Lesson 14 notes — Part 2 v3

Even making two-dimensional matrix calculation to go fast is really hard. In our case, we need to do more dimensions more different kind of operations and that is even harder. There is a compiler doing this and it is called XLA. This only works with graphs which is kind of a problem right now. There are two ways to transfer the normal code into graphs, tracing and staging. These methods although have weird side effects and currently there is research happening around this area to make these work. Probably when this video is published in June there will be a solution for this.

All these things are coming in the future but because we don’t have those yet now we should focus on things we have. C is a fast programming language and next, we will learn how to use it in Swift.


There are no great audio processing libraries in Swift. There are C libraries that are doing this job well so why not use those.

To use C library Jeremy did the following things: First, he created a directory called SwiftSox, then inside that directory, he created a file called Package.swift that has the following code.

// swift-tools-version:4.2import PackageDescriptionlet package = Package(
name: "SwiftSox",
products: [ .library( name: "SwiftSox", targets: ["SwiftSox"]), ],
targets: [
.target( name: "SwiftSox", dependencies: ["sox"]),
.testTarget( name: "SwiftSoxTests", dependencies: ["SwiftSox"]),
.systemLibrary( name: "sox", pkgConfig: "sox")

Use this as a base when you create another C library folder because the structure is the same.

Then Jeremy also created the following directories ./Sources/sox and a file called module.modulemap inside sox directory.

module sox [system] {
umbrella header "soxu.h"
link "sox"
export *

Again these lines are mostly the same for every C library.

The final thing is soxu.h file inside the same directory than previous.

#include <sox.h>

After all these steps you can just import it in Swift by writing import sox Now you can use all of the functions that are defined in the library.

Jeremy showed techniques to use different languages in Swift. What’s the point of all this? He showed that sometimes using e.g. C library can make the code faster. It’s not just about what we can do twice as fast computing in some things but more like that this opens us new doors that were closed previously. Chris highlighted that this is not something rookies should do because it’s kind of complicated and there is other things you should learn first. He even said that ignoring all this (using other languages) stuff could be a good idea.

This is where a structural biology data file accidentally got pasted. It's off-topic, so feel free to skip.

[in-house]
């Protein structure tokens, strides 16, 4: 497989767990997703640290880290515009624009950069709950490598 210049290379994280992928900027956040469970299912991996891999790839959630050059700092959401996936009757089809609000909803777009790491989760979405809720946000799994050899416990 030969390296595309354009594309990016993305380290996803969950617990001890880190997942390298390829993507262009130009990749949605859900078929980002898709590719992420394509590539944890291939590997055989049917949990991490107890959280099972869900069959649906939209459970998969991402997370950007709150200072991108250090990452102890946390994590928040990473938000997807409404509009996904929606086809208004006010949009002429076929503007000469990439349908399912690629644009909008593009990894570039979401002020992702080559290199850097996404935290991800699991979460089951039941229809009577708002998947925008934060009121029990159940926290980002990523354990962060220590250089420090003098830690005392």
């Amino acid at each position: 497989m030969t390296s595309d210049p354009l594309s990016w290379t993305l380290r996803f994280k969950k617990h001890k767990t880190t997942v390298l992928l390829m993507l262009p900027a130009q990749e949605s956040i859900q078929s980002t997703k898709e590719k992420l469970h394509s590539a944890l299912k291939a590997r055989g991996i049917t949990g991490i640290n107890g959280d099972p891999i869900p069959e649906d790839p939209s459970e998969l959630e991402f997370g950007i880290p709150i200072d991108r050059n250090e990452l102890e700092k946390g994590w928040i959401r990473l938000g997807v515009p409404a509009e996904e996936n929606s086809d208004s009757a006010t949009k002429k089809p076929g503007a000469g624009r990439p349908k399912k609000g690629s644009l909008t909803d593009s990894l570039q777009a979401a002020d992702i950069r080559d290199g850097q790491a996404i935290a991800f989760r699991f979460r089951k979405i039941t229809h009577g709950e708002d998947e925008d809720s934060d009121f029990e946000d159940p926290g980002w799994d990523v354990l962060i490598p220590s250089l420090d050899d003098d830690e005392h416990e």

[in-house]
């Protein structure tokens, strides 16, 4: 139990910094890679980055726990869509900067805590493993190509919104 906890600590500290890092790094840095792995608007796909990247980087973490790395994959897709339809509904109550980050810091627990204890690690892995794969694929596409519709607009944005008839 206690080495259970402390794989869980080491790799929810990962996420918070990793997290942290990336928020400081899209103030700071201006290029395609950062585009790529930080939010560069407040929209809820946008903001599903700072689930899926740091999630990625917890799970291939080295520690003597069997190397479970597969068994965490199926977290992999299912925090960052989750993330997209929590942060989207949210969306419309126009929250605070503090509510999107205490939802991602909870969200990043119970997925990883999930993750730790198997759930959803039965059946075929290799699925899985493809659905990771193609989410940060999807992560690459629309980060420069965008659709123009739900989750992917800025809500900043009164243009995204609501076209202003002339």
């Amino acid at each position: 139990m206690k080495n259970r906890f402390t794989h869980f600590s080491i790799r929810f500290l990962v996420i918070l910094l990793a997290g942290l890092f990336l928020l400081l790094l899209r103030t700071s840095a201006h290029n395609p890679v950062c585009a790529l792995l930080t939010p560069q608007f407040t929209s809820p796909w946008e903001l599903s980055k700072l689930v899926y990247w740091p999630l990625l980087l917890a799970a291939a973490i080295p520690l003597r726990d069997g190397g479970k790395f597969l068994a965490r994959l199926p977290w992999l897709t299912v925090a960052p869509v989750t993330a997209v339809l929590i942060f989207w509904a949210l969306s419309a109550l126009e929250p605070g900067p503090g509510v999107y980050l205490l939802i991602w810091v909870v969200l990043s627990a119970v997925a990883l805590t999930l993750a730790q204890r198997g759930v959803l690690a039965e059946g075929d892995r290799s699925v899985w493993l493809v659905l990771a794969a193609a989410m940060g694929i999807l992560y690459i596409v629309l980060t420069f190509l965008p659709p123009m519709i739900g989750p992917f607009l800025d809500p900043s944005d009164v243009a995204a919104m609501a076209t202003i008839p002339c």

Datablock API


There is a couple of problems in the current implementation. Firstly we need to run everything in a particular order. Also if the code misses a step it might cause an error.

The rest of the notebook shows how data block API can be implemented to Swift.

Protocols in Swift

aka interfaces, aka type classes similar to abstract classes

Fully connected model


Basic Architecture

I didn’t want to just copy the full notebook so go check rest of it to understand how loss and the backward pass is working.

Classes in Swift

Previously we have used a struct that looks like class.

value (struct) vs. reference (class)

Automatic Differentiation in Swift

This is not something we should do every time but in some cases, gradient can be really complex and using approximation can speed up the calculation.

In the end, Jeremy showed how to build image classifier from scratch. There wasn’t any new theory but just using the old things we already should know.

In the end I watched the videos again 1.75x speed on Youtube. That is fast enough to hear what Jeremy is saying but watching takes a lot less time than normal speed. I recommend doing that and going through these notes one more time. Personally I realized how easy some things were and I also saw a little bit better things when I had the structure of these lessons in my mind. That’s my tip to recall everything and really learn these things. I often times find myself learning probably 50% of the things first time but when I recall later I learn probably 70–80%.

This has nothing to do with the course but I just want to add a link to the project I have been working on from early 2019. TrimmedNews is the fastest way to discuss news. You can join or create private groups where users can comment interesting news. I’m using a lot of deep learning almost everywhere and one cool feature is summarized news. I realized how much time I spend reading news that aren’t something I expected. With this app, I can find interesting news much more easily than just reading the headlines.

lesson 8 notes
lesson 9 notes
lesson 10 notes
lesson 11 notes
lesson 12 notes
lesson 13 notes
lesson 14 notes




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